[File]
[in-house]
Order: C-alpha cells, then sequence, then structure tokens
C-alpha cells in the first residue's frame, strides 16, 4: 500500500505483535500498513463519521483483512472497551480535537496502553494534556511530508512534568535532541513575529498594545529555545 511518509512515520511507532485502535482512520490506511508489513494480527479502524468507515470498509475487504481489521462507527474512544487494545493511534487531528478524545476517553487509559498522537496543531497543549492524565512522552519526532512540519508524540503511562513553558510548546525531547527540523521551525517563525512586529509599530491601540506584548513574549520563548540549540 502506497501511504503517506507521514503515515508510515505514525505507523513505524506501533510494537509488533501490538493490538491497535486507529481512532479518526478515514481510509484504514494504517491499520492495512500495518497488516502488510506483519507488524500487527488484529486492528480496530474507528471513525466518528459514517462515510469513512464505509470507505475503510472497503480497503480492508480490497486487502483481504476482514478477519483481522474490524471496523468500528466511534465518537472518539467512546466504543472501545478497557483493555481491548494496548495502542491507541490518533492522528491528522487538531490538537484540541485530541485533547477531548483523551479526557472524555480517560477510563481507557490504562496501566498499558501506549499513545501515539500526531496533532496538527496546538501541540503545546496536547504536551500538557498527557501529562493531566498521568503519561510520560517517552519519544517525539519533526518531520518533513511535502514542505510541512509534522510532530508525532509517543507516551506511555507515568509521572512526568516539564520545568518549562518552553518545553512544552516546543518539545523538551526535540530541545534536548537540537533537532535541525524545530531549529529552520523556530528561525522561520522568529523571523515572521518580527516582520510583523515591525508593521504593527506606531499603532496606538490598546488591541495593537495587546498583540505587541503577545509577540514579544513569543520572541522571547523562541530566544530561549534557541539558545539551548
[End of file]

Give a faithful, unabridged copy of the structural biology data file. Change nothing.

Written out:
[in-house]
Order: C-alpha cells, then sequence, then structure tokens
C-alpha cells in the first residue's frame, strides 16, 4: 500500500505483535500498513463519521483483512472497551480535537496502553494534556511530508512534568535532541513575529498594545529555545 511518509512515520511507532485502535482512520490506511508489513494480527479502524468507515470498509475487504481489521462507527474512544487494545493511534487531528478524545476517553487509559498522537496543531497543549492524565512522552519526532512540519508524540503511562513553558510548546525531547527540523521551525517563525512586529509599530491601540506584548513574549520563548540549540 502506497501511504503517506507521514503515515508510515505514525505507523513505524506501533510494537509488533501490538493490538491497535486507529481512532479518526478515514481510509484504514494504517491499520492495512500495518497488516502488510506483519507488524500487527488484529486492528480496530474507528471513525466518528459514517462515510469513512464505509470507505475503510472497503480497503480492508480490497486487502483481504476482514478477519483481522474490524471496523468500528466511534465518537472518539467512546466504543472501545478497557483493555481491548494496548495502542491507541490518533492522528491528522487538531490538537484540541485530541485533547477531548483523551479526557472524555480517560477510563481507557490504562496501566498499558501506549499513545501515539500526531496533532496538527496546538501541540503545546496536547504536551500538557498527557501529562493531566498521568503519561510520560517517552519519544517525539519533526518531520518533513511535502514542505510541512509534522510532530508525532509517543507516551506511555507515568509521572512526568516539564520545568518549562518552553518545553512544552516546543518539545523538551526535540530541545534536548537540537533537532535541525524545530531549529529552520523556530528561525522561520522568529523571523515572521518580527516582520510583523515591525508593521504593527506606531499603532496606538490598546488591541495593537495587546498583540505587541503577545509577540514579544513569543520572541522571547523562541530566544530561549534557541539558545539551548